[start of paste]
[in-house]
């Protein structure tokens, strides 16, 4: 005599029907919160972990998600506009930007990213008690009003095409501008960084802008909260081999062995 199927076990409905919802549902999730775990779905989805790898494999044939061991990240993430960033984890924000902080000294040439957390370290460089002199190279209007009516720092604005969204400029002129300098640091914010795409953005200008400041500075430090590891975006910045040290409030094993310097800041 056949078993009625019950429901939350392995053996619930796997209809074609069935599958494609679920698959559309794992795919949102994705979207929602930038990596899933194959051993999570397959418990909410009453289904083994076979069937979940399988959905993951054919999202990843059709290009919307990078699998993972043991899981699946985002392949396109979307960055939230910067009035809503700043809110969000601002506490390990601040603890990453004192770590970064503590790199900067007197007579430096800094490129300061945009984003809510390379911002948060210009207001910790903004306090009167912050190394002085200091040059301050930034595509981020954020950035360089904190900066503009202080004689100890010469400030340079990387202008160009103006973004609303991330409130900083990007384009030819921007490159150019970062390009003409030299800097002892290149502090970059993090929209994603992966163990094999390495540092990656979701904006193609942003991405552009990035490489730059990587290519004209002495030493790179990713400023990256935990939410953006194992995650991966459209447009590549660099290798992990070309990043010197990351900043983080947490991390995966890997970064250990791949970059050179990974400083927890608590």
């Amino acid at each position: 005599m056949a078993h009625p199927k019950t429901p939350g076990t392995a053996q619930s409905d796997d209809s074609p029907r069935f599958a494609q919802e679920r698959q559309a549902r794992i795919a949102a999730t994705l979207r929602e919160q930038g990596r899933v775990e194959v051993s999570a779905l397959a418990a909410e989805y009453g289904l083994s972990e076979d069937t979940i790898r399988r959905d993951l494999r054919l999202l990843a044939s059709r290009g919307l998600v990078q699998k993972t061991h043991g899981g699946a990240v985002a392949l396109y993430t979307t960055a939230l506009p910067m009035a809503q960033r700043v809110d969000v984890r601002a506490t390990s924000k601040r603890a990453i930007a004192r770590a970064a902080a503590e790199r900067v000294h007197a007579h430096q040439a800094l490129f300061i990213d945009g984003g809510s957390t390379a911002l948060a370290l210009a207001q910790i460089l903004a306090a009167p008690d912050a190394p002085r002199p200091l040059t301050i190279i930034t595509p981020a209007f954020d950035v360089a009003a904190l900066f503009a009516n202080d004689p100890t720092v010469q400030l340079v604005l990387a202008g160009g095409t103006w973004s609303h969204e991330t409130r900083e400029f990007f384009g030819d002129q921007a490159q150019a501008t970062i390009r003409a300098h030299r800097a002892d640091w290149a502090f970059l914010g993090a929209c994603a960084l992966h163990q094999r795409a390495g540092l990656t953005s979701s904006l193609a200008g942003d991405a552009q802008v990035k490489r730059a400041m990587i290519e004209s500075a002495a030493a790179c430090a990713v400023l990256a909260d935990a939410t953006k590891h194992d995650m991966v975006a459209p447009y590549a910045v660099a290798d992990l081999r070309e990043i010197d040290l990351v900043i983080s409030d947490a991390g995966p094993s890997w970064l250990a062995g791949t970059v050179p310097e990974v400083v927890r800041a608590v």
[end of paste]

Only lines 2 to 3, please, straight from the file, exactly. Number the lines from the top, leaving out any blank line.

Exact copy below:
């Protein structure tokens, strides 16, 4: 005599029907919160972990998600506009930007990213008690009003095409501008960084802008909260081999062995 199927076990409905919802549902999730775990779905989805790898494999044939061991990240993430960033984890924000902080000294040439957390370290460089002199190279209007009516720092604005969204400029002129300098640091914010795409953005200008400041500075430090590891975006910045040290409030094993310097800041 056949078993009625019950429901939350392995053996619930796997209809074609069935599958494609679920698959559309794992795919949102994705979207929602930038990596899933194959051993999570397959418990909410009453289904083994076979069937979940399988959905993951054919999202990843059709290009919307990078699998993972043991899981699946985002392949396109979307960055939230910067009035809503700043809110969000601002506490390990601040603890990453004192770590970064503590790199900067007197007579430096800094490129300061945009984003809510390379911002948060210009207001910790903004306090009167912050190394002085200091040059301050930034595509981020954020950035360089904190900066503009202080004689100890010469400030340079990387202008160009103006973004609303991330409130900083990007384009030819921007490159150019970062390009003409030299800097002892290149502090970059993090929209994603992966163990094999390495540092990656979701904006193609942003991405552009990035490489730059990587290519004209002495030493790179990713400023990256935990939410953006194992995650991966459209447009590549660099290798992990070309990043010197990351900043983080947490991390995966890997970064250990791949970059050179990974400083927890608590």
């Amino acid at each position: 005599m056949a078993h009625p199927k019950t429901p939350g076990t392995a053996q619930s409905d796997d209809s074609p029907r069935f599958a494609q919802e679920r698959q559309a549902r794992i795919a949102a999730t994705l979207r929602e919160q930038g990596r899933v775990e194959v051993s999570a779905l397959a418990a909410e989805y009453g289904l083994s972990e076979d069937t979940i790898r399988r959905d993951l494999r054919l999202l990843a044939s059709r290009g919307l998600v990078q699998k993972t061991h043991g899981g699946a990240v985002a392949l396109y993430t979307t960055a939230l506009p910067m009035a809503q960033r700043v809110d969000v984890r601002a506490t390990s924000k601040r603890a990453i930007a004192r770590a970064a902080a503590e790199r900067v000294h007197a007579h430096q040439a800094l490129f300061i990213d945009g984003g809510s957390t390379a911002l948060a370290l210009a207001q910790i460089l903004a306090a009167p008690d912050a190394p002085r002199p200091l040059t301050i190279i930034t595509p981020a209007f954020d950035v360089a009003a904190l900066f503009a009516n202080d004689p100890t720092v010469q400030l340079v604005l990387a202008g160009g095409t103006w973004s609303h969204e991330t409130r900083e400029f990007f384009g030819d002129q921007a490159q150019a501008t970062i390009r003409a300098h030299r800097a002892d640091w290149a502090f970059l914010g993090a929209c994603a960084l992966h163990q094999r795409a390495g540092l990656t953005s979701s904006l193609a200008g942003d991405a552009q802008v990035k490489r730059a400041m990587i290519e004209s500075a002495a030493a790179c430090a990713v400023l990256a909260d935990a939410t953006k590891h194992d995650m991966v975006a459209p447009y590549a910045v660099a290798d992990l081999r070309e990043i010197d040290l990351v900043i983080s409030d947490a991390g995966p094993s890997w970064l250990a062995g791949t970059v050179p310097e990974v400083v927890r800041a608590v």